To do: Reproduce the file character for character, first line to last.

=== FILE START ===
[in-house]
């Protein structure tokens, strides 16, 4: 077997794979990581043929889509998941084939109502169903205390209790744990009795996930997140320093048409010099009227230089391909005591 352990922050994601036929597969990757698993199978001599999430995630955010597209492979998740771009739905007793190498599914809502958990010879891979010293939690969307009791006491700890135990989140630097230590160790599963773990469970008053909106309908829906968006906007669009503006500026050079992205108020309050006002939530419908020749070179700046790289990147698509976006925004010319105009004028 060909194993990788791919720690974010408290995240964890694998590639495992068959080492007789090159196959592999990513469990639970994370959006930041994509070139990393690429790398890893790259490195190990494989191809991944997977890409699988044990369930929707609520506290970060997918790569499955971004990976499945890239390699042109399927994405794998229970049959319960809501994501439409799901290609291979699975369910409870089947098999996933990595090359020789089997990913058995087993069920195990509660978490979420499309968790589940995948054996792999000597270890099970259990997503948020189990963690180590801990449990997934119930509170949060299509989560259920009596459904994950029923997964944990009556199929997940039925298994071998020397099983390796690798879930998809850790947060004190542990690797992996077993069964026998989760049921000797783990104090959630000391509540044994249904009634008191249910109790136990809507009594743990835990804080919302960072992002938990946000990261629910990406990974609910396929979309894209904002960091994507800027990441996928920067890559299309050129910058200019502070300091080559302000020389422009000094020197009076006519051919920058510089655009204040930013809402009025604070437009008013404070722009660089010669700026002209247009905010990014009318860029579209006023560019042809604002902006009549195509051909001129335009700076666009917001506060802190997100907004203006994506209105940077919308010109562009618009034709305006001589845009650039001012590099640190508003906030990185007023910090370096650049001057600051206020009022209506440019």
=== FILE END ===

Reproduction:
[in-house]
């Protein structure tokens, strides 16, 4: 077997794979990581043929889509998941084939109502169903205390209790744990009795996930997140320093048409010099009227230089391909005591 352990922050994601036929597969990757698993199978001599999430995630955010597209492979998740771009739905007793190498599914809502958990010879891979010293939690969307009791006491700890135990989140630097230590160790599963773990469970008053909106309908829906968006906007669009503006500026050079992205108020309050006002939530419908020749070179700046790289990147698509976006925004010319105009004028 060909194993990788791919720690974010408290995240964890694998590639495992068959080492007789090159196959592999990513469990639970994370959006930041994509070139990393690429790398890893790259490195190990494989191809991944997977890409699988044990369930929707609520506290970060997918790569499955971004990976499945890239390699042109399927994405794998229970049959319960809501994501439409799901290609291979699975369910409870089947098999996933990595090359020789089997990913058995087993069920195990509660978490979420499309968790589940995948054996792999000597270890099970259990997503948020189990963690180590801990449990997934119930509170949060299509989560259920009596459904994950029923997964944990009556199929997940039925298994071998020397099983390796690798879930998809850790947060004190542990690797992996077993069964026998989760049921000797783990104090959630000391509540044994249904009634008191249910109790136990809507009594743990835990804080919302960072992002938990946000990261629910990406990974609910396929979309894209904002960091994507800027990441996928920067890559299309050129910058200019502070300091080559302000020389422009000094020197009076006519051919920058510089655009204040930013809402009025604070437009008013404070722009660089010669700026002209247009905010990014009318860029579209006023560019042809604002902006009549195509051909001129335009700076666009917001506060802190997100907004203006994506209105940077919308010109562009618009034709305006001589845009650039001012590099640190508003906030990185007023910090370096650049001057600051206020009022209506440019």